Another colourful and quirky large miniature is a Calcite with Baryte, of spiky hedgehog appearance. From the Hammam-Zriba mine in Tunisia, apricot coloured scalenohedral Calcite crystals radiate out from a central hemisphere of pure white Baryte. The colour contrast between the two really make the Calcite crystals jump out at you. It is possible the Baryte is Celestine, but c'est la vie, Baryte or Celestine, it’s a fabulous specimen. The two species from this locality are visually tricky to differentiate.

A specimen of subdued colour yet beautiful nonetheless is a Cassiterite with Goshenite Beryl and Mica from Pingwu in Sichuan Province, China. Just a brief description of the vein mineralisation at the Pingwu Beryl mine on Mount Xuebaoding makes you instantly reach for the napkins to mop those drooling chops! Goshenite is the almost colourless variety of Beryl, in this specimen, a pale teal blue of gemmy to translucent optical clarity, with the larger crystal measuring a whopping 3.8 cm! The largest Cassiterite measures to 2.5 cm and all Cassiterites have a dazzling reflective lustre.

Let’s conclude with mention of three more of today’s less colourful specimens, but mark my word, everyone’s a stunner, all displaying excellent crystals of their respective species! Franklinite with Zincite from Franklin, New Jersey; Magnetite from the Kovdor Zheleznyi mine on the Kola Peninsula and Zircon with Ilmenite and Albite from Vavnbed Mountain in Russia. The latter is one of those specimens which, once you look a bit closer, delivers the big wow-factor. Creamy Albite feldspar binds individual Zircon and Ilmenite crystals in this busy large miniature. The Ilmenite forms reasonably well-developed crystals, however, it’s the chocolate brown Zircons which hog the limelight, forming flattened, octahedral crystals with a bright glassy lustre and ranging from a few millimetres to 2.4 cm on edge!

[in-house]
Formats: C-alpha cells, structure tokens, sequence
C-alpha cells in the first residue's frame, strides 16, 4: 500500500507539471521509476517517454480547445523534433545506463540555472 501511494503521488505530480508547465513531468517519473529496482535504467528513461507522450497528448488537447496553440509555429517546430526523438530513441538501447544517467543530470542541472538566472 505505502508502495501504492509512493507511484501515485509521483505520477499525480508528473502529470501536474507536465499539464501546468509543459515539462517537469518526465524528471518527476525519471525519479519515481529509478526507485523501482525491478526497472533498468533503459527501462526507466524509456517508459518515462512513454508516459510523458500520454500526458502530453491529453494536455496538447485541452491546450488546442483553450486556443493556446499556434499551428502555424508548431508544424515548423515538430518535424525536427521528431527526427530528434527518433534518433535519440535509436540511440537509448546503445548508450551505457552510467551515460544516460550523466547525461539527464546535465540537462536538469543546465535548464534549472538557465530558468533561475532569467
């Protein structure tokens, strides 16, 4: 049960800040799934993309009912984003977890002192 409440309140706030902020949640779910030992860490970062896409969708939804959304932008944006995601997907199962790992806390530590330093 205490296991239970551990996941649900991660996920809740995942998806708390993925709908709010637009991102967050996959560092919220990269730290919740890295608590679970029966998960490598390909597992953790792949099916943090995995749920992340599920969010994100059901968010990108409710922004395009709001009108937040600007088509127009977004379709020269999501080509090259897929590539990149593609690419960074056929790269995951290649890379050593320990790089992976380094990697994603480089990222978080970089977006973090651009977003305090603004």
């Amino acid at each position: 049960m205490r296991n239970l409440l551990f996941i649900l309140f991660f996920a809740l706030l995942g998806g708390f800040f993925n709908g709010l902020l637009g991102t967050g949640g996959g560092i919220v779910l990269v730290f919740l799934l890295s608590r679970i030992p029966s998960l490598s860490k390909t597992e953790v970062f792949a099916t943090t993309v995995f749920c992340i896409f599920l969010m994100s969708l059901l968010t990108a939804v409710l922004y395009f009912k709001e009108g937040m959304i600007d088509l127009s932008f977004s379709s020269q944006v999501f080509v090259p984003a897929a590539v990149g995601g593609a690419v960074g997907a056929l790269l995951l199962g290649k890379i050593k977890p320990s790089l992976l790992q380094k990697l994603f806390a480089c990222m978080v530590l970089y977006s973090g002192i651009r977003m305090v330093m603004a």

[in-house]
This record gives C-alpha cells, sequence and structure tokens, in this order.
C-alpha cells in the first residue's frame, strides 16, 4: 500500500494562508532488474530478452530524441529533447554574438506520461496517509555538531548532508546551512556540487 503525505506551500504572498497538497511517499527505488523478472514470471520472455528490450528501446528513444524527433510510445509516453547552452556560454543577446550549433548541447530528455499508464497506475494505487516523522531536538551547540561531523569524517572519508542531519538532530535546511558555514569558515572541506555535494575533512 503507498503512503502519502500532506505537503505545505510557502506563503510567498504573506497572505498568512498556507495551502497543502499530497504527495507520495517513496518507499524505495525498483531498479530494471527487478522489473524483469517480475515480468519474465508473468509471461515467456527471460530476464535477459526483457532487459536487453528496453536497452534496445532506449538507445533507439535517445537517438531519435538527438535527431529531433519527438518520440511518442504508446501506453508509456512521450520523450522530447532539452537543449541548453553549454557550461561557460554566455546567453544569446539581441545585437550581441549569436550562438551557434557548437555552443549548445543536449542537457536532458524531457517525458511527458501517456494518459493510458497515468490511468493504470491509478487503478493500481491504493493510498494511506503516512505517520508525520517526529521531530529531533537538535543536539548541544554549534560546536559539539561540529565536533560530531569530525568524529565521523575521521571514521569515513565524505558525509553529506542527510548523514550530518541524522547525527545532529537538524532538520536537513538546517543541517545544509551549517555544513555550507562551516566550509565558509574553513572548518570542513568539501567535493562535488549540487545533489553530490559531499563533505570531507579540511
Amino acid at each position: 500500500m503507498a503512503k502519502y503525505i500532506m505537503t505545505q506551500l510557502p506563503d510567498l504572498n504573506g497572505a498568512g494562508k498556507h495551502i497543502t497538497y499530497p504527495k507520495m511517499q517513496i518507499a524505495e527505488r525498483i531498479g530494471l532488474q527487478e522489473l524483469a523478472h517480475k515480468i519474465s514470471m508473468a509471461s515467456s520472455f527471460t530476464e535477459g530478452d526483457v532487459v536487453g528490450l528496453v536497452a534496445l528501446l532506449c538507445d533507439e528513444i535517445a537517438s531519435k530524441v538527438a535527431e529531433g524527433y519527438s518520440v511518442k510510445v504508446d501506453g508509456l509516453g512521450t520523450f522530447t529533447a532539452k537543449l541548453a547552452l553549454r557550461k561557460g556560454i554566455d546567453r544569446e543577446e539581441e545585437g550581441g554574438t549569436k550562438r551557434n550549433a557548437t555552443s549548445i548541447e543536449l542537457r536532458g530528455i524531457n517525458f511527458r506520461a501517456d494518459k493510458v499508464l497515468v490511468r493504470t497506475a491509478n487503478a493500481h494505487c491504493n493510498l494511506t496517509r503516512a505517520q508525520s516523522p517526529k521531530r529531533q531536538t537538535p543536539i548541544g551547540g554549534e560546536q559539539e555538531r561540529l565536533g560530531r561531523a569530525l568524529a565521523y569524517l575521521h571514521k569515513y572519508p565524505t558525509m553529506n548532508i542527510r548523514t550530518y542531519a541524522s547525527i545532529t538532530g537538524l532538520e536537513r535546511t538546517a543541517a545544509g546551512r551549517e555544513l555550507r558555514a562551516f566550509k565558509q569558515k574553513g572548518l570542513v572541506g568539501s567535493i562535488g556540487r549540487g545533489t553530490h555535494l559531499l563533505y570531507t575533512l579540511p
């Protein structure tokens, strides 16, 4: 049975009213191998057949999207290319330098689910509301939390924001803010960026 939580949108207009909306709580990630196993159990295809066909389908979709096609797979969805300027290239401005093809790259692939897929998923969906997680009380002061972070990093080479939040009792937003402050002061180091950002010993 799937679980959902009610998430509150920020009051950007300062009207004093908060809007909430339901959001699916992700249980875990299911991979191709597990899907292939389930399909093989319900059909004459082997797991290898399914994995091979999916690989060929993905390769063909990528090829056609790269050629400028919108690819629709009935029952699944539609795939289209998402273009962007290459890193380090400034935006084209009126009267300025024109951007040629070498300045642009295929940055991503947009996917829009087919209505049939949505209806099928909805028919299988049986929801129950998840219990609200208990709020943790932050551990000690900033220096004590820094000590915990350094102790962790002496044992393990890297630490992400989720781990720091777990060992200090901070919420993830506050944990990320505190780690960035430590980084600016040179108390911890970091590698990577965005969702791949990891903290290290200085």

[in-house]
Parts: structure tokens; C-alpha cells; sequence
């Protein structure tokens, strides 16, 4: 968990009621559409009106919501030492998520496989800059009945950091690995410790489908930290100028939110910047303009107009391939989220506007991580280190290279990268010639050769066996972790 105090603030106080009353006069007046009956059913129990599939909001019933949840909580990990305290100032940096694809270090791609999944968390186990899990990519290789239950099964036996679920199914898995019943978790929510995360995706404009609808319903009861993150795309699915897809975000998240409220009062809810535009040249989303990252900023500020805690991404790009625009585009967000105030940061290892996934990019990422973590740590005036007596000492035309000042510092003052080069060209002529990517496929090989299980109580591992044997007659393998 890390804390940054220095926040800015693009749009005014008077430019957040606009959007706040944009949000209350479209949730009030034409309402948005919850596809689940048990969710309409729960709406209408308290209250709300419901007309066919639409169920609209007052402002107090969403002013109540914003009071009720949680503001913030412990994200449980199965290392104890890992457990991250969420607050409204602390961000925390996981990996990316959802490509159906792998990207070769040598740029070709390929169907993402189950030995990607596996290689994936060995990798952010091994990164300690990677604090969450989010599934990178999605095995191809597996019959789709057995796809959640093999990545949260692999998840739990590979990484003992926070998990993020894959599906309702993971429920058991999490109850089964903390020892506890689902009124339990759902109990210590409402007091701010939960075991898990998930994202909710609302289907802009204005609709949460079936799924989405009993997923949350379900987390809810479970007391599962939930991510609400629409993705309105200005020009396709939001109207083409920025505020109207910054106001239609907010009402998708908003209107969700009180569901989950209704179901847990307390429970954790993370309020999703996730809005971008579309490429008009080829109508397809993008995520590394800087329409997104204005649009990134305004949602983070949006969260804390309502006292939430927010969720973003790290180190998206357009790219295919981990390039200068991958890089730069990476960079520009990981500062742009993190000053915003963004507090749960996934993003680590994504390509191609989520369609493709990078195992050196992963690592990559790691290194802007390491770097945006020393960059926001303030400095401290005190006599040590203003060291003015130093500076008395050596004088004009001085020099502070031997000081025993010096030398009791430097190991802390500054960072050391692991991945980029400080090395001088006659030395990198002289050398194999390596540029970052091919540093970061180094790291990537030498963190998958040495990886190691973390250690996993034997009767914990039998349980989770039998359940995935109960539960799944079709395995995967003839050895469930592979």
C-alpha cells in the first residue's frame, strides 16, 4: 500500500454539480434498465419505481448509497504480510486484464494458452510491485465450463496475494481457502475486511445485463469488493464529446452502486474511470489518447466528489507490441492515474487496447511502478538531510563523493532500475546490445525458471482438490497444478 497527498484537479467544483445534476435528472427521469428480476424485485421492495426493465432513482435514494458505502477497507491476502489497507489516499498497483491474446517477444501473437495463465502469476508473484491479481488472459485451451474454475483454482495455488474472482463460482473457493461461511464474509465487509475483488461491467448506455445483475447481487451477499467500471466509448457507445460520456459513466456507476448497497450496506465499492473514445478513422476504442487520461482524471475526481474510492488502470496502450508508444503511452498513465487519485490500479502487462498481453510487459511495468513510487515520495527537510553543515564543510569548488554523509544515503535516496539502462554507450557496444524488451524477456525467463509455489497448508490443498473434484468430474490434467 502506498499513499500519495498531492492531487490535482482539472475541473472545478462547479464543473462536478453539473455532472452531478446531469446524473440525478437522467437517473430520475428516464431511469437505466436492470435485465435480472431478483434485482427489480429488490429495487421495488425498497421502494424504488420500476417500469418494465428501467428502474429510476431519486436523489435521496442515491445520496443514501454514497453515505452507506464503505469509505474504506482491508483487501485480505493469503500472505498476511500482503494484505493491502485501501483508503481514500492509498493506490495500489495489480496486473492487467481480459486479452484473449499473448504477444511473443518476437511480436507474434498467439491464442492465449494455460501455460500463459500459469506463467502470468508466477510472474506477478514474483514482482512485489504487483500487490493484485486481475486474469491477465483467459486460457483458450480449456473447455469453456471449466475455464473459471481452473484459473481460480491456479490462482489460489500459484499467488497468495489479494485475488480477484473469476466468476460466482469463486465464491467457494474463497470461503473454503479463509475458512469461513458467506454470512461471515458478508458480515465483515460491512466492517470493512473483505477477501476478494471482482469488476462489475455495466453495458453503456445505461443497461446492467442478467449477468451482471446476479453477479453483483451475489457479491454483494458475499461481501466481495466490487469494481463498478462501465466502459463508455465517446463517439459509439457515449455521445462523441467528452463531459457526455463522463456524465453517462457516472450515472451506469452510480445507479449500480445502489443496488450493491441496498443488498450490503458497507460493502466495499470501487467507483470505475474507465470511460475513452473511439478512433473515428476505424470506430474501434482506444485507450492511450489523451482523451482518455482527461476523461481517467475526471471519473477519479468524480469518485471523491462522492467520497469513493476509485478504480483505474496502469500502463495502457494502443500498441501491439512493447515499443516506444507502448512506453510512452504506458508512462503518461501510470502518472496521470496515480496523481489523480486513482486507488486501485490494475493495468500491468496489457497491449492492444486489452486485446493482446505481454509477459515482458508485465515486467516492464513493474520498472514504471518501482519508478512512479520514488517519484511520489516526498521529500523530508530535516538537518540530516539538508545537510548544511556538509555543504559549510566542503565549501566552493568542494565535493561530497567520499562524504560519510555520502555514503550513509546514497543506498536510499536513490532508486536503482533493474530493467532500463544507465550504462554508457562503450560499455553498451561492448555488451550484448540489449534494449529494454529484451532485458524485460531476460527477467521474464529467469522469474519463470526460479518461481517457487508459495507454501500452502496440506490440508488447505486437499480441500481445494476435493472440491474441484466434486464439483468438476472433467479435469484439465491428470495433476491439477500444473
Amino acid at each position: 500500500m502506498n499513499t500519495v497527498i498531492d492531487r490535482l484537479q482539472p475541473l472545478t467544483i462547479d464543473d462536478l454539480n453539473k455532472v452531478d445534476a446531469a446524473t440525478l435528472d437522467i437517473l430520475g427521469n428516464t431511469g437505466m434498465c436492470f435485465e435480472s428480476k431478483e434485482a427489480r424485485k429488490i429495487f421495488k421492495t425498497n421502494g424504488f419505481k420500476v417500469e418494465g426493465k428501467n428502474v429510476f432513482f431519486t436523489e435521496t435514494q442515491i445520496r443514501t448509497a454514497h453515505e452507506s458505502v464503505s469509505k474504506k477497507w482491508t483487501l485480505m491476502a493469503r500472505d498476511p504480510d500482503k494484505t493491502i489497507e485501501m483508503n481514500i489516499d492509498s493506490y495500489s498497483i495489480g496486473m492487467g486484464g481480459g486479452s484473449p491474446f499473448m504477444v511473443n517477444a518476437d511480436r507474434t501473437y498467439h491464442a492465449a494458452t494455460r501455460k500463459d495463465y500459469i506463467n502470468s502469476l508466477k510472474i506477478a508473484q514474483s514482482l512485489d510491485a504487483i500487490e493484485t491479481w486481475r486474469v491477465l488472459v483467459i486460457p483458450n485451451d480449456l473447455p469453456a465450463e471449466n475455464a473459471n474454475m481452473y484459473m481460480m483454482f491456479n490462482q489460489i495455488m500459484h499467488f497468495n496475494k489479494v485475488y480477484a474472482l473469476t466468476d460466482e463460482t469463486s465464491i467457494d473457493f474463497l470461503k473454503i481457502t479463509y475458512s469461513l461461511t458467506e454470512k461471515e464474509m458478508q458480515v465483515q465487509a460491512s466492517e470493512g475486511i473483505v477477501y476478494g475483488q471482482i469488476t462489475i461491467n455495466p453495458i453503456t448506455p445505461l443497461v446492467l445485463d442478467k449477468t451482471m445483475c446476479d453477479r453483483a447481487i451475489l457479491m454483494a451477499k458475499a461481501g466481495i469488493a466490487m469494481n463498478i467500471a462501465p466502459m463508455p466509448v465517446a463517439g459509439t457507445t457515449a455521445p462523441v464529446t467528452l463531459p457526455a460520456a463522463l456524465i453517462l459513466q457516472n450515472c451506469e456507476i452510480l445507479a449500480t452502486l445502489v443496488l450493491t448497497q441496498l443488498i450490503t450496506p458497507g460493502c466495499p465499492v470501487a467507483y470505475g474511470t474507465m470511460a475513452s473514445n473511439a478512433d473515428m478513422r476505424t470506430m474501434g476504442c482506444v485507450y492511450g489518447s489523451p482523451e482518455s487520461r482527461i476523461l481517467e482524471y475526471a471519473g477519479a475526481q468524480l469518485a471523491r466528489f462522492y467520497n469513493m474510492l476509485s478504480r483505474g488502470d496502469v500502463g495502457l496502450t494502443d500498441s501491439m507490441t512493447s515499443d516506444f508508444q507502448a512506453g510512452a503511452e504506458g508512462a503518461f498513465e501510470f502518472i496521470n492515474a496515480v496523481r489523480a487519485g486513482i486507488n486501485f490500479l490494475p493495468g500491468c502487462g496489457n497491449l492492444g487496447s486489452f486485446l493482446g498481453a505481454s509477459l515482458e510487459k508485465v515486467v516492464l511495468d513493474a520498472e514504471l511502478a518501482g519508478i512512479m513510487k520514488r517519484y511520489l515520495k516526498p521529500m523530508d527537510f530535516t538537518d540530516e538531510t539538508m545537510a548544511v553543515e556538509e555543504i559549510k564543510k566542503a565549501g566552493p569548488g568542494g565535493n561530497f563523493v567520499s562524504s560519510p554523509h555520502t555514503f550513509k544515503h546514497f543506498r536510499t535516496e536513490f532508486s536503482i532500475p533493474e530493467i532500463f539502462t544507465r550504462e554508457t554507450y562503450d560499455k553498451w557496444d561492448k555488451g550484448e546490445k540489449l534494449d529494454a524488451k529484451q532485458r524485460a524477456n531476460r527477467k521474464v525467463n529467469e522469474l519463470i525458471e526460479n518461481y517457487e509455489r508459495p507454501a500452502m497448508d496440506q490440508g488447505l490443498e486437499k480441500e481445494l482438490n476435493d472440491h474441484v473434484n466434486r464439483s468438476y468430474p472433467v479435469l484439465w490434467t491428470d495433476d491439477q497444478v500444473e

Next week we are back in the British Isles with atop-notch selection! Rest assured, there will be something for everyone, yet on both Tuesday and Friday next, a few British spectaculars will surface which compare favourably to some classics in the Sir Arthur Russell Collection. OK, this may be deemed close to heresy, but just wait and see! We hope you enjoy today’s picks, finding them aesthetic, interesting and perfect for your collection. PT.

Here is what you have to look forward to in next week's update:

Tuesday 19th July & Friday 22nd July - British


If you'd like to see a video of any of the specimens listed above then please contact us at and we'll be happy to assist you. We endeavour to respond to all enquires within 24 hours during weekdays, however at the weekend it might take us a little longer to respond.



We return to West Springfield, Massachusetts for the East Coast Gem, Mineral & Fossil Show which takes place on Friday, August 12 through to Sunday, August 14. Admission for the show is $10.00 (Under 13 free with adult) and Crystal Classics will be located at space 129 in the shows retail section. Doors open 10am-6pm on Friday and Saturday and 10am-5pm for the Sunday.



If you don't follow us already, then make sure you check out our Social Media pages. Links to our Instagram and Facebook pages can be found via the icons below.



We also offer an additional service that enables you, as our customer, to contact us via with your mineral wish list to enhance your current collection, but are unable to find the right specimens on our website. We have 1000's of specimens in our general stock that do not appear online.

Author: JH, PT
Categories: Updates

News Categories

News Archive